Last night’s Soundstreams Koerner Hall presentation; Magic Flutes was an interesting experience. Aside from interesting (mostly) contemporary flute pieces it was very much an experiment in different ways of staging a concert. I’m all for breaking down the conventions of Mahlerian solemnity and I think experimentation is great. It’s in the nature of taking risks though that some things don’t quite work.
The main work on the program was Anna Höstman’s The Pied Piper, for flute and soprano, drawing on texts from various versions of the story. Performed by Leslie Newman and Carla Huhtanen, it was staged throughout the evening with the individual movements separated by the other works on the program; an interesting idea. Each movement was presented from a different part of the hall; again a good idea. Presenting the third movement at various points in the bar during the intermission was less successful. Most people had no idea it was happening, the bar was noisy and the acoustics nightmarish. For one part I was within touching distance of Carla and I could still barely hear anything beyond the background racket. The parts in the hall were presented with the house lights right down which made having a printed text in the program a bit pointless. Staged textual works need surtitles. It was an interesting work. I’d like to hear it again, or rather actually hear it in full.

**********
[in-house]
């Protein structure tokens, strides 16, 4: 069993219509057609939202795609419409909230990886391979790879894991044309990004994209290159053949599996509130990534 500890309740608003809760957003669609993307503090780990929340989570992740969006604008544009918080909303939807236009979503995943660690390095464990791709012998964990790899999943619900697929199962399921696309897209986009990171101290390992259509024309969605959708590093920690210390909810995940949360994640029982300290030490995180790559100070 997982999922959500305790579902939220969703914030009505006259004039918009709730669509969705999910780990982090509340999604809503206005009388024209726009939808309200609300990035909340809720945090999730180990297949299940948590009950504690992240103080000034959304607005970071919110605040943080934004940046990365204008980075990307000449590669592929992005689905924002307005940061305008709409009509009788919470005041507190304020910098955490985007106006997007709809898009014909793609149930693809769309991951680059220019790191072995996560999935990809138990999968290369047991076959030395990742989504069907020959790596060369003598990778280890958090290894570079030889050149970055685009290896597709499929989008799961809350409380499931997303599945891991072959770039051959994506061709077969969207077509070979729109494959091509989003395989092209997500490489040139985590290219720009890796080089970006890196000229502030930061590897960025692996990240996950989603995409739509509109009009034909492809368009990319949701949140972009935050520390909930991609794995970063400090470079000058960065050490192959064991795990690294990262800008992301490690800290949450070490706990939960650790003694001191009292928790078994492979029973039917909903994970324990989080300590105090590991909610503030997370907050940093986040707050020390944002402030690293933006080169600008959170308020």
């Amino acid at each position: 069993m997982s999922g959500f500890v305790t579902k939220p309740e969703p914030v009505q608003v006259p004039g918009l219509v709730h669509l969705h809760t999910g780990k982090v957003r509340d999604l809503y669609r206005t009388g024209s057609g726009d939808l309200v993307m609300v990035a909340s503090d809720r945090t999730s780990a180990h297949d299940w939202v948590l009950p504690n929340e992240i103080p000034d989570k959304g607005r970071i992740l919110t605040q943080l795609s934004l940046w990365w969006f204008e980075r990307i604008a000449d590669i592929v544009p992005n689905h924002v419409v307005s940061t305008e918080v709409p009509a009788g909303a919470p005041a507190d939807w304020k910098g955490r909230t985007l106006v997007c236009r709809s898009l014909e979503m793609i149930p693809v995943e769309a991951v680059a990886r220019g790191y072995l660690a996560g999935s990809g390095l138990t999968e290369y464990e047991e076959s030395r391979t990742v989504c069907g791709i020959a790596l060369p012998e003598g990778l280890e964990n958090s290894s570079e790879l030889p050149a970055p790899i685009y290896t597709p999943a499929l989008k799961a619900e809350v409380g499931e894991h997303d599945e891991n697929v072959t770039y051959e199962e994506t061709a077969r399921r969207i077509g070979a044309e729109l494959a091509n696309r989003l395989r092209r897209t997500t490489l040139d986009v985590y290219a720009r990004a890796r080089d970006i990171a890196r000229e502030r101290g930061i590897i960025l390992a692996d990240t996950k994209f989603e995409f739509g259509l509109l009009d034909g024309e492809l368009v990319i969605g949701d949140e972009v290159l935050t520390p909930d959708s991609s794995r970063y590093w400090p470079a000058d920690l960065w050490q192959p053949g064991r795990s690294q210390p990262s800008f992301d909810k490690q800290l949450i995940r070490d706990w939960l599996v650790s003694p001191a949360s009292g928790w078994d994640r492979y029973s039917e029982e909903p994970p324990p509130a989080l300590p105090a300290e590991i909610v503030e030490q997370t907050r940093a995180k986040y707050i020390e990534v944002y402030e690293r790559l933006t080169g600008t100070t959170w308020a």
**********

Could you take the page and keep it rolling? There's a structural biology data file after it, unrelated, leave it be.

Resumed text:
The rest of the program, presented more conventionally but nonetheless with the lights right down was enjoyable but confusing. I would have like to know what I was hearing but it was too dark to read the program, let alone the notes. There was a wild piece by Michael Colgrass played by Marina Piccinini, a lyrical Debussy Sonata for Flute, Viola and Harp (Maria again, Teng Li and Erica Goodman) and a very interesting Robert Aitken piece, Plainsong, played by the composer which stretched the technical limits of what a flute can do.
After the interval the brilliantly punky Claire Chase gave us Philip Glass’ Piece in the Shape of a Square in which prerecorded Claire is accompanied by live Claire. This was followed by Toro Takemitsu’s Toward the Sea; a Greenpeace “Save the Whales” commission for flute and harp, played by Robert Aitken and Erica Goodman. Last on the program we got Jolivet’s Suite en Concert for flute (Patrick Gallois) and percussion quartet. There was also an encore featuring all the flautists but I didn’t catch what it was.
It was an enjoyable night and an interesting experiment. I do think though that if one is going to darken the auditorium surtitles for vocal works are a must and with unfamiliar rep a few words of introduction would not be out of place.